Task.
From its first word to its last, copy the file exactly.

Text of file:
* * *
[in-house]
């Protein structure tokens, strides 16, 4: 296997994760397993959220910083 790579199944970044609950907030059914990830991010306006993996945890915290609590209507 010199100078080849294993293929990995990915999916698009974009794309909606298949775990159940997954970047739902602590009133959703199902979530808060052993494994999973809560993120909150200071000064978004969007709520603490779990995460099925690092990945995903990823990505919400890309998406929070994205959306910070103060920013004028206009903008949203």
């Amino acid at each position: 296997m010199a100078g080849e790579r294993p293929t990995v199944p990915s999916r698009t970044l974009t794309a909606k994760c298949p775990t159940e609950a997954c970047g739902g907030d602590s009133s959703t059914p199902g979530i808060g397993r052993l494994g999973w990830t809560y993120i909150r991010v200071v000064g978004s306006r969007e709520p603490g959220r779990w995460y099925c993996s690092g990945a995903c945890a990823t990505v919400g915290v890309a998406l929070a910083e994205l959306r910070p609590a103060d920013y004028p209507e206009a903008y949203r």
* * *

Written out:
[in-house]
């Protein structure tokens, strides 16, 4: 296997994760397993959220910083 790579199944970044609950907030059914990830991010306006993996945890915290609590209507 010199100078080849294993293929990995990915999916698009974009794309909606298949775990159940997954970047739902602590009133959703199902979530808060052993494994999973809560993120909150200071000064978004969007709520603490779990995460099925690092990945995903990823990505919400890309998406929070994205959306910070103060920013004028206009903008949203």
């Amino acid at each position: 296997m010199a100078g080849e790579r294993p293929t990995v199944p990915s999916r698009t970044l974009t794309a909606k994760c298949p775990t159940e609950a997954c970047g739902g907030d602590s009133s959703t059914p199902g979530i808060g397993r052993l494994g999973w990830t809560y993120i909150r991010v200071v000064g978004s306006r969007e709520p603490g959220r779990w995460y099925c993996s690092g990945a995903c945890a990823t990505v919400g915290v890309a998406l929070a910083e994205l959306r910070p609590a103060d920013y004028p209507e206009a903008y949203r």